[0030] However, with the present embodiment the currency conversion system 100 allows the attendant 126 at the request of the user 124 to convert the residual currency to electronic value through the electronic cash register 102 and transfer that value to the user's 124 account directly or via a user device 106. Additionally, information associated with the sales transaction may also be transferred to the user device 106. This transfer may occur using the electronic cash register 102 and the cash register's communication module 104 wherein it communicates with the user device 106 by one of several methods discussed later in FIGS. 12 and 13 and provides the user 124 with the value of the residual currency that they were to receive from the sales transaction.

[0031] The user device 106 may transfer the sales data including the residual value to the redemption outlet server 114 via a user device wireless communications path 112. The redemption outlet server 114 receives the data from the user device 106 and adds the sales data to the value in the user's account within the database 210 described in FIG. 2.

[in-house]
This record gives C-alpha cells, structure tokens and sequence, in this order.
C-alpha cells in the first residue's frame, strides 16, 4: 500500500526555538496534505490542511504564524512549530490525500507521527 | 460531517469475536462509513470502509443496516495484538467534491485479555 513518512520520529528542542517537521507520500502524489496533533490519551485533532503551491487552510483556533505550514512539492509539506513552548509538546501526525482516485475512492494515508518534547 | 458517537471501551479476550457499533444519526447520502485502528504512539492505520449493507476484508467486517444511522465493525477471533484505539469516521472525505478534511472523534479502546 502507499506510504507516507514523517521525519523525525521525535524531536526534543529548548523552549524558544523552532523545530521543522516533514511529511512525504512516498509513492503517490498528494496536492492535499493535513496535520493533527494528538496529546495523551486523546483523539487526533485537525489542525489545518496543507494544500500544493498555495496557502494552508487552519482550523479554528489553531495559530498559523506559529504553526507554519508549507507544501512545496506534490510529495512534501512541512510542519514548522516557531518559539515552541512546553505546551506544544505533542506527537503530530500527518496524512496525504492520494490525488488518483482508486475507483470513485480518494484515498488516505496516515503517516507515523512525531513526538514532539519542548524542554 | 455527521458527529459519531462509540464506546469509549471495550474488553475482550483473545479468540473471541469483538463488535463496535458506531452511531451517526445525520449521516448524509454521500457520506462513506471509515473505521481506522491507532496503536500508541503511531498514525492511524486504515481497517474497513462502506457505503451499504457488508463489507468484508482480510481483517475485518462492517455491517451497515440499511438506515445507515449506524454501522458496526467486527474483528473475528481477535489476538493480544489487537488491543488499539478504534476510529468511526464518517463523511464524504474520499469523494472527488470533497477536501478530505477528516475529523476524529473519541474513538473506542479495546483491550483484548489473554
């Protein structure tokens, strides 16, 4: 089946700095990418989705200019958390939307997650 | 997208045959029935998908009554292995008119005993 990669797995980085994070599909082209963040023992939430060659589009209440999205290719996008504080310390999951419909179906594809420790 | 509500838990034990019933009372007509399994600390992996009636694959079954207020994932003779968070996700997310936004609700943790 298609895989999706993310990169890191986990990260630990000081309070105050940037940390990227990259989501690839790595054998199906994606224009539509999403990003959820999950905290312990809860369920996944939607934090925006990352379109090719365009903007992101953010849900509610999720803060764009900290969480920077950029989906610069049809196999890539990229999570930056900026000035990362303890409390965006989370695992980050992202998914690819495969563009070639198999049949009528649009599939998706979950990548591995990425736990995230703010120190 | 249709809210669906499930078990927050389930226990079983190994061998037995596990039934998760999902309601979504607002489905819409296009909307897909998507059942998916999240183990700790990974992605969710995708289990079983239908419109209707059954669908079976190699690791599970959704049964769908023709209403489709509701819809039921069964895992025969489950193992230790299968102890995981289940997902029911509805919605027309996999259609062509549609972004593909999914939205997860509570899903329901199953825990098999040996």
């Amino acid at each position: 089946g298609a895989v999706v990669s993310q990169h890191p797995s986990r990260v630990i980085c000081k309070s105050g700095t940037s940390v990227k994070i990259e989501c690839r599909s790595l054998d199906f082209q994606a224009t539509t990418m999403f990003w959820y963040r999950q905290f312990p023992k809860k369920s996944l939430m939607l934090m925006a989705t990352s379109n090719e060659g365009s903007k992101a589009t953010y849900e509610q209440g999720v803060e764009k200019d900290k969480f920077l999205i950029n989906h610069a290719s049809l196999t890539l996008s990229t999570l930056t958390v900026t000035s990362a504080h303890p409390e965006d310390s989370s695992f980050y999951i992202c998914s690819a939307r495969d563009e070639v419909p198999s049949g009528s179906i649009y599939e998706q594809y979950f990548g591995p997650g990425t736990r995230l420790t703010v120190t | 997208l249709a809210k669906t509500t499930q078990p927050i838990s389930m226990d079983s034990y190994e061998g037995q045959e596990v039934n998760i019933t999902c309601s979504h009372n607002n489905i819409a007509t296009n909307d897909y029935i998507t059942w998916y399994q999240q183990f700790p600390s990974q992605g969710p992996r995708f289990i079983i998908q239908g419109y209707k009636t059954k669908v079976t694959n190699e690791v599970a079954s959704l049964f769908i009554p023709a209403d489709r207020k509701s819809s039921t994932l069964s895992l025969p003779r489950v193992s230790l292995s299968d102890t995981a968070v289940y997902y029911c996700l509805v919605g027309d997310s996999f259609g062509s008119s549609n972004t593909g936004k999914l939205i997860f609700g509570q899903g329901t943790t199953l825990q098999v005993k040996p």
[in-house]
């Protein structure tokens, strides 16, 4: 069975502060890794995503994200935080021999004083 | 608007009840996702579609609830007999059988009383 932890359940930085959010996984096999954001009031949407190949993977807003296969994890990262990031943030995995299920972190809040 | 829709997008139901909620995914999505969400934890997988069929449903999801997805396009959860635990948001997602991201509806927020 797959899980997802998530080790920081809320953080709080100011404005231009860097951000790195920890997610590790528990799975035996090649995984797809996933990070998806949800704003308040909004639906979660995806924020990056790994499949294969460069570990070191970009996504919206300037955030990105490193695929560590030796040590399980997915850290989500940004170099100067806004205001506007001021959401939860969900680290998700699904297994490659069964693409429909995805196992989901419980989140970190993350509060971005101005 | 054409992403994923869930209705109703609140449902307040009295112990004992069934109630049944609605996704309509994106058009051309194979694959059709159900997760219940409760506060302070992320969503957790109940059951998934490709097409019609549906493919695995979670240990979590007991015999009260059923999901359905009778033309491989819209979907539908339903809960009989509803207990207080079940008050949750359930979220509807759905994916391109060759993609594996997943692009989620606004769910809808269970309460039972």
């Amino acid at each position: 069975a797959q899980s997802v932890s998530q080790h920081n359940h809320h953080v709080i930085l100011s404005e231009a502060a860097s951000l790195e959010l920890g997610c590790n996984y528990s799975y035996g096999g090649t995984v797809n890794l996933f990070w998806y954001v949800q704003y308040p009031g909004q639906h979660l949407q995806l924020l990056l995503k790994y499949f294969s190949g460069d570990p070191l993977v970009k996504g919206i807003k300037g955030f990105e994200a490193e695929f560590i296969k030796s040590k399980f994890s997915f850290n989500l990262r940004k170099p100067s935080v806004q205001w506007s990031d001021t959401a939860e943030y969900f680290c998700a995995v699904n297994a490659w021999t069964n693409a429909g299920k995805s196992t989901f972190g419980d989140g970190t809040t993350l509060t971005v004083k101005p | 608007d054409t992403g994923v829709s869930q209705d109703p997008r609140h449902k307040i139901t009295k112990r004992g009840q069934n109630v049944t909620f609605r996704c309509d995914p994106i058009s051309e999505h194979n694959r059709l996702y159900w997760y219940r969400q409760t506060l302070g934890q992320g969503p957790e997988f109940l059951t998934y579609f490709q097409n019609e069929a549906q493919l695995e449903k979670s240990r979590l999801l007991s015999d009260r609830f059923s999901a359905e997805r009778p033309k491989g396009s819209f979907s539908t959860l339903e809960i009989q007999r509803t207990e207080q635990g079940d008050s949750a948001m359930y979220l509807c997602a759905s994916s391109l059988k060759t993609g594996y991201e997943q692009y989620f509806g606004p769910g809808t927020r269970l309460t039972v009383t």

[0032] The electronic cash register 102 may communicate with the retail store server 108 wirelessly through the retail store communication path 110. The retail store server 108 may be housed locally inside the retail store 122 or may be housed remotely at another location. The communication may also be conducted using a wired path between the electronic cash register 102 and the retail store server 108. The retail store server 108 may then communicate with the redemption outlet server 114 through a wireless or wired redemption outlet server communication path 116 via Internet 214 and transfer sales transaction data 304 to the redemption outlet server 114. Alternately, the electronic cash register may communicate directly 117 with the redemption outlet server 114 to provide the sales data. Once the user device 106 and the electronic cash register 102 have communicated with the redemption outlet server 114 transferring sales data, the redemption outlet server 114 reconciles and updates the user's 124 account in the database 210. This update may be viewed on the user device 106.